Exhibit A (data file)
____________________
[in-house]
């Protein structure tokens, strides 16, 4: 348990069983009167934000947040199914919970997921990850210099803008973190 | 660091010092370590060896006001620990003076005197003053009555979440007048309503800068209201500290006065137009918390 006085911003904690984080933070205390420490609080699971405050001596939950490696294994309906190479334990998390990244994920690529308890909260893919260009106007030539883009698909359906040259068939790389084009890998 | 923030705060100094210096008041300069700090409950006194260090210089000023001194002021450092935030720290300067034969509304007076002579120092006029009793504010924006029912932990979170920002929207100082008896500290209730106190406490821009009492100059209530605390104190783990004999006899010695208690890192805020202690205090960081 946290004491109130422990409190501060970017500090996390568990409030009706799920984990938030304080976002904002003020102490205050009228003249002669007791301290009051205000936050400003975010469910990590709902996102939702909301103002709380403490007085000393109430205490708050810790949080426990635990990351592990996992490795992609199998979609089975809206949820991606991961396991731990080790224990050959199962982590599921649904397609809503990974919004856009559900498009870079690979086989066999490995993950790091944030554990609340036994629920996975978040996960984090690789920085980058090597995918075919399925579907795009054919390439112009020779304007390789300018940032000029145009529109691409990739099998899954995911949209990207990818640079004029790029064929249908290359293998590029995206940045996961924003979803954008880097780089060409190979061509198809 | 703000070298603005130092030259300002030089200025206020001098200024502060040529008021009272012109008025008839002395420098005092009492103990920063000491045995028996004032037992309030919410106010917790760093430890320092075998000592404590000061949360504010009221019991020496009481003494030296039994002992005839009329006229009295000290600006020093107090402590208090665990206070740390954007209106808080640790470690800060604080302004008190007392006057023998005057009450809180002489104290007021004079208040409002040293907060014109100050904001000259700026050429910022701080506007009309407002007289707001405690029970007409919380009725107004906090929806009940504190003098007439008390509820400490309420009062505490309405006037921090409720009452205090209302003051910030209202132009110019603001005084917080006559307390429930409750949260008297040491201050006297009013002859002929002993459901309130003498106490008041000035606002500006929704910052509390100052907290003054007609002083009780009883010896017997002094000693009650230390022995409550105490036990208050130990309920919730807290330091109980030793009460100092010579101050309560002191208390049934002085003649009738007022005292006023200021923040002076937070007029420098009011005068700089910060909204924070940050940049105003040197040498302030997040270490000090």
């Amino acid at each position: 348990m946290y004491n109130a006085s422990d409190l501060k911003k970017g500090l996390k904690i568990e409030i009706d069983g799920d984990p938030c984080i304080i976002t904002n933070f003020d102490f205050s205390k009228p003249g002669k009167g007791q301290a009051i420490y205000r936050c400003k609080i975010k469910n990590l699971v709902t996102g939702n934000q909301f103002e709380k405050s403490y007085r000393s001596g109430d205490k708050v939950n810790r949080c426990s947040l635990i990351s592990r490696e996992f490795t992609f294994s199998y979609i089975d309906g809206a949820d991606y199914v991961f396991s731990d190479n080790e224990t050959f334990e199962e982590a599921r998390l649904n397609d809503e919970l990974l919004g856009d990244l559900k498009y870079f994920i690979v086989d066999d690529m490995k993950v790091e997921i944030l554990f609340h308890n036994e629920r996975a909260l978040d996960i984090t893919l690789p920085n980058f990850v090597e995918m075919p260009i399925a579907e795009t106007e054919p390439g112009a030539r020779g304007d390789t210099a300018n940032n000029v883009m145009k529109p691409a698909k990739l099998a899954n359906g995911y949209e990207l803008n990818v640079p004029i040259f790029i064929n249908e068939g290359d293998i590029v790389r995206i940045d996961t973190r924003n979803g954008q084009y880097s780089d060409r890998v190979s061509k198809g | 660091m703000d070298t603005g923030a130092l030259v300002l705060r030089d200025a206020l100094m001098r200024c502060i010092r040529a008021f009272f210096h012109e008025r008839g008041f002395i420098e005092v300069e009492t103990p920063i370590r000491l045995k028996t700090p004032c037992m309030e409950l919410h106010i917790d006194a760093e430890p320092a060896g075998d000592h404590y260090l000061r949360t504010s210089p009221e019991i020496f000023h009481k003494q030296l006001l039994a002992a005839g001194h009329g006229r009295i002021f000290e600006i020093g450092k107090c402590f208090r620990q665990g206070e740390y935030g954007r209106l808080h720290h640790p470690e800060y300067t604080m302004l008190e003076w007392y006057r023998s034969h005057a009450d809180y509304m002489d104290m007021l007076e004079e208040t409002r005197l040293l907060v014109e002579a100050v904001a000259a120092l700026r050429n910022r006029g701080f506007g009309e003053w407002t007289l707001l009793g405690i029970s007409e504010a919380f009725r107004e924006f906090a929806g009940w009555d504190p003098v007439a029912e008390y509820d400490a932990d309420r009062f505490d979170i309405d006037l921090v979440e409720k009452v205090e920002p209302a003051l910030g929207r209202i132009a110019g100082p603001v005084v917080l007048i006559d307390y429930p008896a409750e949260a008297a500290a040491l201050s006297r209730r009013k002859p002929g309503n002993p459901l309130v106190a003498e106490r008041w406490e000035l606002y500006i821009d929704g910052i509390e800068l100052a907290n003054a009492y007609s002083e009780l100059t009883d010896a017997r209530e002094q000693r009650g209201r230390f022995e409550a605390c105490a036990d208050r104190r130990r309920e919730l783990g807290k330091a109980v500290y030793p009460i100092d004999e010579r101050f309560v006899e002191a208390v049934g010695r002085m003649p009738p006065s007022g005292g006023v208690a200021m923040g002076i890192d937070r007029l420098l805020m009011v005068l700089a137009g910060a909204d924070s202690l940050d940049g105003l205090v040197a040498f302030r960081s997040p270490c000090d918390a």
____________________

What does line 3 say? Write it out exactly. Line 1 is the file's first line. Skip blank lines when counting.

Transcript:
């Amino acid at each position: 348990m946290y004491n109130a006085s422990d409190l501060k911003k970017g500090l996390k904690i568990e409030i009706d069983g799920d984990p938030c984080i304080i976002t904002n933070f003020d102490f205050s205390k009228p003249g002669k009167g007791q301290a009051i420490y205000r936050c400003k609080i975010k469910n990590l699971v709902t996102g939702n934000q909301f103002e709380k405050s403490y007085r000393s001596g109430d205490k708050v939950n810790r949080c426990s947040l635990i990351s592990r490696e996992f490795t992609f294994s199998y979609i089975d309906g809206a949820d991606y199914v991961f396991s731990d190479n080790e224990t050959f334990e199962e982590a599921r998390l649904n397609d809503e919970l990974l919004g856009d990244l559900k498009y870079f994920i690979v086989d066999d690529m490995k993950v790091e997921i944030l554990f609340h308890n036994e629920r996975a909260l978040d996960i984090t893919l690789p920085n980058f990850v090597e995918m075919p260009i399925a579907e795009t106007e054919p390439g112009a030539r020779g304007d390789t210099a300018n940032n000029v883009m145009k529109p691409a698909k990739l099998a899954n359906g995911y949209e990207l803008n990818v640079p004029i040259f790029i064929n249908e068939g290359d293998i590029v790389r995206i940045d996961t973190r924003n979803g954008q084009y880097s780089d060409r890998v190979s061509k198809g | 660091m703000d070298t603005g923030a130092l030259v300002l705060r030089d200025a206020l100094m001098r200024c502060i010092r040529a008021f009272f210096h012109e008025r008839g008041f002395i420098e005092v300069e009492t103990p920063i370590r000491l045995k028996t700090p004032c037992m309030e409950l919410h106010i917790d006194a760093e430890p320092a060896g075998d000592h404590y260090l000061r949360t504010s210089p009221e019991i020496f000023h009481k003494q030296l006001l039994a002992a005839g001194h009329g006229r009295i002021f000290e600006i020093g450092k107090c402590f208090r620990q665990g206070e740390y935030g954007r209106l808080h720290h640790p470690e800060y300067t604080m302004l008190e003076w007392y006057r023998s034969h005057a009450d809180y509304m002489d104290m007021l007076e004079e208040t409002r005197l040293l907060v014109e002579a100050v904001a000259a120092l700026r050429n910022r006029g701080f506007g009309e003053w407002t007289l707001l009793g405690i029970s007409e504010a919380f009725r107004e924006f906090a929806g009940w009555d504190p003098v007439a029912e008390y509820d400490a932990d309420r009062f505490d979170i309405d006037l921090v979440e409720k009452v205090e920002p209302a003051l910030g929207r209202i132009a110019g100082p603001v005084v917080l007048i006559d307390y429930p008896a409750e949260a008297a500290a040491l201050s006297r209730r009013k002859p002929g309503n002993p459901l309130v106190a003498e106490r008041w406490e000035l606002y500006i821009d929704g910052i509390e800068l100052a907290n003054a009492y007609s002083e009780l100059t009883d010896a017997r209530e002094q000693r009650g209201r230390f022995e409550a605390c105490a036990d208050r104190r130990r309920e919730l783990g807290k330091a109980v500290y030793p009460i100092d004999e010579r101050f309560v006899e002191a208390v049934g010695r002085m003649p009738p006065s007022g005292g006023v208690a200021m923040g002076i890192d937070r007029l420098l805020m009011v005068l700089a137009g910060a909204d924070s202690l940050d940049g105003l205090v040197a040498f302030r960081s997040p270490c000090d918390a």